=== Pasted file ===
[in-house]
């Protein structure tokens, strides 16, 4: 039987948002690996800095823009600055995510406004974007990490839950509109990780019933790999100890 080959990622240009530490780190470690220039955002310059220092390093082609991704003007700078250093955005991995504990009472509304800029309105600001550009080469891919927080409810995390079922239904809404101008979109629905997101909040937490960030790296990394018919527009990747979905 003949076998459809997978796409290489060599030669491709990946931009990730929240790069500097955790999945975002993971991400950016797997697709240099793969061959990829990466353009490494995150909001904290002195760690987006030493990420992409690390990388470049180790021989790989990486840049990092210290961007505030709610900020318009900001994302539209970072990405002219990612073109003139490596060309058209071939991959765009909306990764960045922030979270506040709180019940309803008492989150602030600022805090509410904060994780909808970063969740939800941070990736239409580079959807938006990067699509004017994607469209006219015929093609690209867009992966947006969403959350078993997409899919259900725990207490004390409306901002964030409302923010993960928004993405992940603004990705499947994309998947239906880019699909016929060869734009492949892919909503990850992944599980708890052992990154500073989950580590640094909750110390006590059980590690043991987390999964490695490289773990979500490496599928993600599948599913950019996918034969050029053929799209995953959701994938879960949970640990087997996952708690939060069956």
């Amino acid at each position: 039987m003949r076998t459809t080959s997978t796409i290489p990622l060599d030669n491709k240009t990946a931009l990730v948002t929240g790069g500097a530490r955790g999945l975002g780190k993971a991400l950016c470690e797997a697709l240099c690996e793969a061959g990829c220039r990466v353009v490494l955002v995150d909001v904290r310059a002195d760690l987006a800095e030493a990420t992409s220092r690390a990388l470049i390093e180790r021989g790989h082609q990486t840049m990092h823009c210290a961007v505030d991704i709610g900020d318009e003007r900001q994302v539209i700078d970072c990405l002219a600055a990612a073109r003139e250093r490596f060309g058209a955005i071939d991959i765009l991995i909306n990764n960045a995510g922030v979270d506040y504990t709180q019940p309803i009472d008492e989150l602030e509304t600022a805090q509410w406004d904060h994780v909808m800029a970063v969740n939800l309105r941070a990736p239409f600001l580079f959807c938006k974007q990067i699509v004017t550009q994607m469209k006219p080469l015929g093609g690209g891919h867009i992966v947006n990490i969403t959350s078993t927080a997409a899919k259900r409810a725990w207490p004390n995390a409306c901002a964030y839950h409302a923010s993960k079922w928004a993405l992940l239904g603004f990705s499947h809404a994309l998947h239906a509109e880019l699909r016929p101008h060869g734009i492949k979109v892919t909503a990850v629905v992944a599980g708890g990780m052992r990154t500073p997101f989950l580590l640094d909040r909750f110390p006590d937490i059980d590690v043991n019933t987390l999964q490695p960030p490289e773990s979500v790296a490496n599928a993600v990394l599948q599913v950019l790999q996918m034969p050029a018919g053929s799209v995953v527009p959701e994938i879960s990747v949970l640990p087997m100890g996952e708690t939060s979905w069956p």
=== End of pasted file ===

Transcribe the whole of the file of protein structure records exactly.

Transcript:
[in-house]
């Protein structure tokens, strides 16, 4: 039987948002690996800095823009600055995510406004974007990490839950509109990780019933790999100890 080959990622240009530490780190470690220039955002310059220092390093082609991704003007700078250093955005991995504990009472509304800029309105600001550009080469891919927080409810995390079922239904809404101008979109629905997101909040937490960030790296990394018919527009990747979905 003949076998459809997978796409290489060599030669491709990946931009990730929240790069500097955790999945975002993971991400950016797997697709240099793969061959990829990466353009490494995150909001904290002195760690987006030493990420992409690390990388470049180790021989790989990486840049990092210290961007505030709610900020318009900001994302539209970072990405002219990612073109003139490596060309058209071939991959765009909306990764960045922030979270506040709180019940309803008492989150602030600022805090509410904060994780909808970063969740939800941070990736239409580079959807938006990067699509004017994607469209006219015929093609690209867009992966947006969403959350078993997409899919259900725990207490004390409306901002964030409302923010993960928004993405992940603004990705499947994309998947239906880019699909016929060869734009492949892919909503990850992944599980708890052992990154500073989950580590640094909750110390006590059980590690043991987390999964490695490289773990979500490496599928993600599948599913950019996918034969050029053929799209995953959701994938879960949970640990087997996952708690939060069956």
């Amino acid at each position: 039987m003949r076998t459809t080959s997978t796409i290489p990622l060599d030669n491709k240009t990946a931009l990730v948002t929240g790069g500097a530490r955790g999945l975002g780190k993971a991400l950016c470690e797997a697709l240099c690996e793969a061959g990829c220039r990466v353009v490494l955002v995150d909001v904290r310059a002195d760690l987006a800095e030493a990420t992409s220092r690390a990388l470049i390093e180790r021989g790989h082609q990486t840049m990092h823009c210290a961007v505030d991704i709610g900020d318009e003007r900001q994302v539209i700078d970072c990405l002219a600055a990612a073109r003139e250093r490596f060309g058209a955005i071939d991959i765009l991995i909306n990764n960045a995510g922030v979270d506040y504990t709180q019940p309803i009472d008492e989150l602030e509304t600022a805090q509410w406004d904060h994780v909808m800029a970063v969740n939800l309105r941070a990736p239409f600001l580079f959807c938006k974007q990067i699509v004017t550009q994607m469209k006219p080469l015929g093609g690209g891919h867009i992966v947006n990490i969403t959350s078993t927080a997409a899919k259900r409810a725990w207490p004390n995390a409306c901002a964030y839950h409302a923010s993960k079922w928004a993405l992940l239904g603004f990705s499947h809404a994309l998947h239906a509109e880019l699909r016929p101008h060869g734009i492949k979109v892919t909503a990850v629905v992944a599980g708890g990780m052992r990154t500073p997101f989950l580590l640094d909040r909750f110390p006590d937490i059980d590690v043991n019933t987390l999964q490695p960030p490289e773990s979500v790296a490496n599928a993600v990394l599948q599913v950019l790999q996918m034969p050029a018919g053929s799209v995953v527009p959701e994938i879960s990747v949970l640990p087997m100890g996952e708690t939060s979905w069956p």